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Winter safety tips

Thousands of Vermonters lost power during last week’s storm. The nonprofit Federal Alliance for Safe Homes offered the following tips to keep families safe and warm if the power goes out.

Family Safety
Keep a supply of flashlights, batteries and a battery-powered radio on hand.
During the power outage, resist the temptation to call 9-1-1 for information—that’s what your battery-powered radio is for.
Turn off all lights but one, to alert you when power resumes.
Keep your car fuel tank at least half-full, gas stations rely on electricity to power their pumps.
Keep extra cash on hand since an extended power outage may prevent you from withdrawing money from automatic teller machines or banks.
Check on elderly neighbors, friends or relatives who may need assistance during the outage.

Keeping Warm
Put on layers of warm clothing. Never burn charcoal for heating or cooking indoors.
If you are using a gas heater or fireplace to stay warm, be sure the area is properly ventilated.
Go to a designated public shelter if your home loses power or heat during periods of extreme cold. Text SHELTER + your ZIP code to 43362 (4FEMA) to find the nearest shelter in your area (example: shelter 12345)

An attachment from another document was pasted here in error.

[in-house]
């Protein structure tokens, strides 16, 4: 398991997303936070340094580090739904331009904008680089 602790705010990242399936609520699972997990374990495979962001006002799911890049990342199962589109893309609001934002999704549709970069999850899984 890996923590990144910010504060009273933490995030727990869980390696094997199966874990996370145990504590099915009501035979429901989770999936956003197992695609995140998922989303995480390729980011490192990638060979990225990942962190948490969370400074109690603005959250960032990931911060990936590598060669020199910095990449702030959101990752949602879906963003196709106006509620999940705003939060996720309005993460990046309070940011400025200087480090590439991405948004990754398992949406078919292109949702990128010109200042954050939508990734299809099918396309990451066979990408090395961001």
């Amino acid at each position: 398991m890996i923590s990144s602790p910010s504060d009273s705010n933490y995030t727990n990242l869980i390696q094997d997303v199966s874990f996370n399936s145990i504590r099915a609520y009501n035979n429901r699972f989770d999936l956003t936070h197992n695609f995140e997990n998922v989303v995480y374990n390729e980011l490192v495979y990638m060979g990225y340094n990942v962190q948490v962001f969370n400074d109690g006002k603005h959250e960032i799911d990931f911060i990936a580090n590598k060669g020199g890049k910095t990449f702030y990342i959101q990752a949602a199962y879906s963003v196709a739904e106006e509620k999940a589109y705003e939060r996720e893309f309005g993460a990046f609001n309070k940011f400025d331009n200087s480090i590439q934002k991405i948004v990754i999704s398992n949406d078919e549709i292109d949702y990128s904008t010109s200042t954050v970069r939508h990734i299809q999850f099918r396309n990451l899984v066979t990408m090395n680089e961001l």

Food
Keep a supply of non-perishable foods, medicine, baby supplies and pet food as appropriate on hand. Be sure to have at least one gallon of water per person per day on hand.
Avoid opening the fridge or freezer. Food should be safe as long as the outage lasts no more than four hours.

Generators
Do not run a generator inside a home or garage. Use gas-powered generators only in well-ventilated areas.
Connect only individual appliances to portable generators.
Don’t plug emergency generators into electric outlets or hook them directly to your home’s electrical system as they can feed electricity back into the power lines, putting you and line workers in danger.
Consider purchasing and professionally installing a permanent home generator.

When Power Returns
When power comes back on, it may come back with momentary “surges” or “spikes” that can damage equipment such as computers and motors in appliances like the air conditioner, refrigerator, washer or furnace.
When power is restored, wait a few minutes before turning on major appliances to help eliminate further problems caused by a sharp increase in demand.